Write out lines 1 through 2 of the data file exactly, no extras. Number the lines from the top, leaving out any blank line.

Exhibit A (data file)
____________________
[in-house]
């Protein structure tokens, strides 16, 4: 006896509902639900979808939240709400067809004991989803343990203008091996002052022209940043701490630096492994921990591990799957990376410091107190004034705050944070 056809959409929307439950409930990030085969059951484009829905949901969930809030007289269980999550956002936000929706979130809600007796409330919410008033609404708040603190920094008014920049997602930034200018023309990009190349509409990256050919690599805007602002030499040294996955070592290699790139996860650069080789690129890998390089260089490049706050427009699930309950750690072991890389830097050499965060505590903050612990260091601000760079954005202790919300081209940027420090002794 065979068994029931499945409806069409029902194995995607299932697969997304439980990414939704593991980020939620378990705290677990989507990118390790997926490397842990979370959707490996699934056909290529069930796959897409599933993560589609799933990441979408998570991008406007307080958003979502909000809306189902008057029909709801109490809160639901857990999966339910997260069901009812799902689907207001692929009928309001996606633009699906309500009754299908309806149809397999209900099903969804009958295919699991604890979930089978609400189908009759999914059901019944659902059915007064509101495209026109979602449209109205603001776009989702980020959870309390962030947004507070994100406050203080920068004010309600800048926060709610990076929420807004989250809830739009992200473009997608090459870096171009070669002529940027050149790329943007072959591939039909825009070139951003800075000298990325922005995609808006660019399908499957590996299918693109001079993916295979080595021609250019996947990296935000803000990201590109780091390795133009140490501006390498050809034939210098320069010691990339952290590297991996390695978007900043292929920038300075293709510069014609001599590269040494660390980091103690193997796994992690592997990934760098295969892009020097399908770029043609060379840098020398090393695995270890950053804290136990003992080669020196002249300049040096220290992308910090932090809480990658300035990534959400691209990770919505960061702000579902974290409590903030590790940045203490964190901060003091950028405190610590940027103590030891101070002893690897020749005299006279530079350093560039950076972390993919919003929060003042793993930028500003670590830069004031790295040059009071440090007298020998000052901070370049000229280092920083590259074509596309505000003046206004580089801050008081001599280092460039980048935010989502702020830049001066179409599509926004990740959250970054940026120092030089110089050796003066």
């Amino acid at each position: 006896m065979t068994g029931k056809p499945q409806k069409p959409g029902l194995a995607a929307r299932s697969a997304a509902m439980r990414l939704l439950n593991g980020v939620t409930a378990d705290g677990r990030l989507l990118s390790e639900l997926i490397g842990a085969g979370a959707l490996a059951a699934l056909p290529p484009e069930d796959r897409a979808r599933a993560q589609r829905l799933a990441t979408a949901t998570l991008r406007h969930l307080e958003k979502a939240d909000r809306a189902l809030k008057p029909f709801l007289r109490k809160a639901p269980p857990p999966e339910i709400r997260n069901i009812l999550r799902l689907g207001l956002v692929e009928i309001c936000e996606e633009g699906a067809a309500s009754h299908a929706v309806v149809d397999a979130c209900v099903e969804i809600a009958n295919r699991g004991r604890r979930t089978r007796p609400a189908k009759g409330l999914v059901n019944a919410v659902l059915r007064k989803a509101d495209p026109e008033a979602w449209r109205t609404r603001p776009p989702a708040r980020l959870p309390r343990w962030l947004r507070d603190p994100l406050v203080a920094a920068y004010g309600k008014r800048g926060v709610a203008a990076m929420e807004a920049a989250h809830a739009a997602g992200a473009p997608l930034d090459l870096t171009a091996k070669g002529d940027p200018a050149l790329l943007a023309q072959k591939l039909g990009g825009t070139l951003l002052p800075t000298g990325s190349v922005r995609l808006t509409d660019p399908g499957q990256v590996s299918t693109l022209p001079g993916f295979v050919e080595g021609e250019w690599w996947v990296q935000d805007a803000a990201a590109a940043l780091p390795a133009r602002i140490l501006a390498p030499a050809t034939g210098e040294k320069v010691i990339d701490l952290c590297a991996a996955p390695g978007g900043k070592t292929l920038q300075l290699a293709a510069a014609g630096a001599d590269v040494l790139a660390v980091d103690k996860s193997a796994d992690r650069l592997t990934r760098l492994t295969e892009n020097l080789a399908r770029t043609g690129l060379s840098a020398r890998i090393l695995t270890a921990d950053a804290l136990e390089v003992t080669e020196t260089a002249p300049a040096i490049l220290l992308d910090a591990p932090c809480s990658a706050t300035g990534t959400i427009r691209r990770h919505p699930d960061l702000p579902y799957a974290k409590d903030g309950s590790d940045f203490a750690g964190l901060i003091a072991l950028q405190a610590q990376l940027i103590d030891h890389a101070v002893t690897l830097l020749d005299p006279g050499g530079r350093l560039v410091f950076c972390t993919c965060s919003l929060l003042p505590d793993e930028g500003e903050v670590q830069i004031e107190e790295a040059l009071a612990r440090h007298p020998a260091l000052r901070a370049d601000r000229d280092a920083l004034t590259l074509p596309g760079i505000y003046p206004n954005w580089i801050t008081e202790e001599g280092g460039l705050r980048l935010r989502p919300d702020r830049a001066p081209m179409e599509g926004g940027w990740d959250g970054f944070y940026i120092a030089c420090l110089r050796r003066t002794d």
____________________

[in-house]
């Protein structure tokens, strides 16, 4: 006896509902639900979808939240709400067809004991989803343990203008091996002052022209940043701490630096492994921990591990799957990376410091107190004034705050944070 056809959409929307439950409930990030085969059951484009829905949901969930809030007289269980999550956002936000929706979130809600007796409330919410008033609404708040603190920094008014920049997602930034200018023309990009190349509409990256050919690599805007602002030499040294996955070592290699790139996860650069080789690129890998390089260089490049706050427009699930309950750690072991890389830097050499965060505590903050612990260091601000760079954005202790919300081209940027420090002794 065979068994029931499945409806069409029902194995995607299932697969997304439980990414939704593991980020939620378990705290677990989507990118390790997926490397842990979370959707490996699934056909290529069930796959897409599933993560589609799933990441979408998570991008406007307080958003979502909000809306189902008057029909709801109490809160639901857990999966339910997260069901009812799902689907207001692929009928309001996606633009699906309500009754299908309806149809397999209900099903969804009958295919699991604890979930089978609400189908009759999914059901019944659902059915007064509101495209026109979602449209109205603001776009989702980020959870309390962030947004507070994100406050203080920068004010309600800048926060709610990076929420807004989250809830739009992200473009997608090459870096171009070669002529940027050149790329943007072959591939039909825009070139951003800075000298990325922005995609808006660019399908499957590996299918693109001079993916295979080595021609250019996947990296935000803000990201590109780091390795133009140490501006390498050809034939210098320069010691990339952290590297991996390695978007900043292929920038300075293709510069014609001599590269040494660390980091103690193997796994992690592997990934760098295969892009020097399908770029043609060379840098020398090393695995270890950053804290136990003992080669020196002249300049040096220290992308910090932090809480990658300035990534959400691209990770919505960061702000579902974290409590903030590790940045203490964190901060003091950028405190610590940027103590030891101070002893690897020749005299006279530079350093560039950076972390993919919003929060003042793993930028500003670590830069004031790295040059009071440090007298020998000052901070370049000229280092920083590259074509596309505000003046206004580089801050008081001599280092460039980048935010989502702020830049001066179409599509926004990740959250970054940026120092030089110089050796003066």